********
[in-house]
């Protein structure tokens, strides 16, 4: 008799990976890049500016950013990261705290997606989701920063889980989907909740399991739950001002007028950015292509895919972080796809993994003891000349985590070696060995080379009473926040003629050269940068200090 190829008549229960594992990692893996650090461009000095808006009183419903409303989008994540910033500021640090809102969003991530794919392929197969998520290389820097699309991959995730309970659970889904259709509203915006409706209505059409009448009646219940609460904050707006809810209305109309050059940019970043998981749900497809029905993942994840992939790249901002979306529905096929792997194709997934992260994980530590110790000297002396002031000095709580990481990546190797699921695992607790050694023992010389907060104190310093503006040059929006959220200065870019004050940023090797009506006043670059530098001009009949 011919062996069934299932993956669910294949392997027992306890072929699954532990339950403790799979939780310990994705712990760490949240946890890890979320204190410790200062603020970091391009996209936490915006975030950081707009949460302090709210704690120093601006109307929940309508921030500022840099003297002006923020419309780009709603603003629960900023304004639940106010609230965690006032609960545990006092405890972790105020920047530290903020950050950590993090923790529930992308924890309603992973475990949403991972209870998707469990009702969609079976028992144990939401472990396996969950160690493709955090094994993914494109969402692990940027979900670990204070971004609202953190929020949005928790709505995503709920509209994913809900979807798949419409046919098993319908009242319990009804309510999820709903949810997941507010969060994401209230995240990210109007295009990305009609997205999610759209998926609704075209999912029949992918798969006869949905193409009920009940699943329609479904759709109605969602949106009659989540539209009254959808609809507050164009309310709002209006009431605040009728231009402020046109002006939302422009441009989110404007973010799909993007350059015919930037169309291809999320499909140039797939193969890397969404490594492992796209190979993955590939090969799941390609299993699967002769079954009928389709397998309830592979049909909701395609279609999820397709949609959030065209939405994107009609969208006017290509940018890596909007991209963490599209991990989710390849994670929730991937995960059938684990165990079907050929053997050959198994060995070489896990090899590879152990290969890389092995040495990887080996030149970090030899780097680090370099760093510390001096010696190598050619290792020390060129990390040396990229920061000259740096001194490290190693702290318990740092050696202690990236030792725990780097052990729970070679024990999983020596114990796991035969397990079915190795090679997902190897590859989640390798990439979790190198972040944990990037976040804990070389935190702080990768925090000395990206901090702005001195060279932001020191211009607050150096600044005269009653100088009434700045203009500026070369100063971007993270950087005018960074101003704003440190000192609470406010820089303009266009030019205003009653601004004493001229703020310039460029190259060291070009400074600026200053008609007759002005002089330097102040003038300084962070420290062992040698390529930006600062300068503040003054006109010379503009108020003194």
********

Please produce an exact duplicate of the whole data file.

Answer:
[in-house]
């Protein structure tokens, strides 16, 4: 008799990976890049500016950013990261705290997606989701920063889980989907909740399991739950001002007028950015292509895919972080796809993994003891000349985590070696060995080379009473926040003629050269940068200090 190829008549229960594992990692893996650090461009000095808006009183419903409303989008994540910033500021640090809102969003991530794919392929197969998520290389820097699309991959995730309970659970889904259709509203915006409706209505059409009448009646219940609460904050707006809810209305109309050059940019970043998981749900497809029905993942994840992939790249901002979306529905096929792997194709997934992260994980530590110790000297002396002031000095709580990481990546190797699921695992607790050694023992010389907060104190310093503006040059929006959220200065870019004050940023090797009506006043670059530098001009009949 011919062996069934299932993956669910294949392997027992306890072929699954532990339950403790799979939780310990994705712990760490949240946890890890979320204190410790200062603020970091391009996209936490915006975030950081707009949460302090709210704690120093601006109307929940309508921030500022840099003297002006923020419309780009709603603003629960900023304004639940106010609230965690006032609960545990006092405890972790105020920047530290903020950050950590993090923790529930992308924890309603992973475990949403991972209870998707469990009702969609079976028992144990939401472990396996969950160690493709955090094994993914494109969402692990940027979900670990204070971004609202953190929020949005928790709505995503709920509209994913809900979807798949419409046919098993319908009242319990009804309510999820709903949810997941507010969060994401209230995240990210109007295009990305009609997205999610759209998926609704075209999912029949992918798969006869949905193409009920009940699943329609479904759709109605969602949106009659989540539209009254959808609809507050164009309310709002209006009431605040009728231009402020046109002006939302422009441009989110404007973010799909993007350059015919930037169309291809999320499909140039797939193969890397969404490594492992796209190979993955590939090969799941390609299993699967002769079954009928389709397998309830592979049909909701395609279609999820397709949609959030065209939405994107009609969208006017290509940018890596909007991209963490599209991990989710390849994670929730991937995960059938684990165990079907050929053997050959198994060995070489896990090899590879152990290969890389092995040495990887080996030149970090030899780097680090370099760093510390001096010696190598050619290792020390060129990390040396990229920061000259740096001194490290190693702290318990740092050696202690990236030792725990780097052990729970070679024990999983020596114990796991035969397990079915190795090679997902190897590859989640390798990439979790190198972040944990990037976040804990070389935190702080990768925090000395990206901090702005001195060279932001020191211009607050150096600044005269009653100088009434700045203009500026070369100063971007993270950087005018960074101003704003440190000192609470406010820089303009266009030019205003009653601004004493001229703020310039460029190259060291070009400074600026200053008609007759002005002089330097102040003038300084962070420290062992040698390529930006600062300068503040003054006109010379503009108020003194």